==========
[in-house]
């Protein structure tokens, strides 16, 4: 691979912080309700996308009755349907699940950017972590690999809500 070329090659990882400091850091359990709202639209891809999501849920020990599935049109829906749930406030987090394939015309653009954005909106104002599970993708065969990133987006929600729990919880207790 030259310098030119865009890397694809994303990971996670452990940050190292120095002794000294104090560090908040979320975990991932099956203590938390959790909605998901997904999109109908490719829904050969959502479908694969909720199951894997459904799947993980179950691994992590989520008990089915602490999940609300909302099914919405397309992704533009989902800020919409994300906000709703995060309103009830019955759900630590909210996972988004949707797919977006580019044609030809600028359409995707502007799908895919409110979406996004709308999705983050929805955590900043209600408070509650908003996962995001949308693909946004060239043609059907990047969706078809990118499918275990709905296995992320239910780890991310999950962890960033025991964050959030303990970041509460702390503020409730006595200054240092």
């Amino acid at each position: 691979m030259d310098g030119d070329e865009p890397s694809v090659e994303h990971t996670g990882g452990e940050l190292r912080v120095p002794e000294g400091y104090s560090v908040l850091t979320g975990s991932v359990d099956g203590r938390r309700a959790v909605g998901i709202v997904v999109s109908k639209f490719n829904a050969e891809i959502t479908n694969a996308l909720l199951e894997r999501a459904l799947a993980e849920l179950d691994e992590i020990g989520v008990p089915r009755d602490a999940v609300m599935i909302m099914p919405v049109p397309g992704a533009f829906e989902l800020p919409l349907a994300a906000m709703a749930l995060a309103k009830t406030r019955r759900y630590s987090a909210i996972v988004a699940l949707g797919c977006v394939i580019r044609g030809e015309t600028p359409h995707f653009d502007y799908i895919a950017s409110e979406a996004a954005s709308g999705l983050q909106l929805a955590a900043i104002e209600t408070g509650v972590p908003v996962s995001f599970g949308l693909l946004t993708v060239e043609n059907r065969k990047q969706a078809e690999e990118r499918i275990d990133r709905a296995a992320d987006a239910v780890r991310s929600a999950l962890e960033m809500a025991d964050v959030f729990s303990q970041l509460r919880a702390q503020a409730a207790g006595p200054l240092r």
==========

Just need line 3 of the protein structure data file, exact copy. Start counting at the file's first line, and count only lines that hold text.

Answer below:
């Amino acid at each position: 691979m030259d310098g030119d070329e865009p890397s694809v090659e994303h990971t996670g990882g452990e940050l190292r912080v120095p002794e000294g400091y104090s560090v908040l850091t979320g975990s991932v359990d099956g203590r938390r309700a959790v909605g998901i709202v997904v999109s109908k639209f490719n829904a050969e891809i959502t479908n694969a996308l909720l199951e894997r999501a459904l799947a993980e849920l179950d691994e992590i020990g989520v008990p089915r009755d602490a999940v609300m599935i909302m099914p919405v049109p397309g992704a533009f829906e989902l800020p919409l349907a994300a906000m709703a749930l995060a309103k009830t406030r019955r759900y630590s987090a909210i996972v988004a699940l949707g797919c977006v394939i580019r044609g030809e015309t600028p359409h995707f653009d502007y799908i895919a950017s409110e979406a996004a954005s709308g999705l983050q909106l929805a955590a900043i104002e209600t408070g509650v972590p908003v996962s995001f599970g949308l693909l946004t993708v060239e043609n059907r065969k990047q969706a078809e690999e990118r499918i275990d990133r709905a296995a992320d987006a239910v780890r991310s929600a999950l962890e960033m809500a025991d964050v959030f729990s303990q970041l509460r919880a702390q503020a409730a207790g006595p200054l240092r």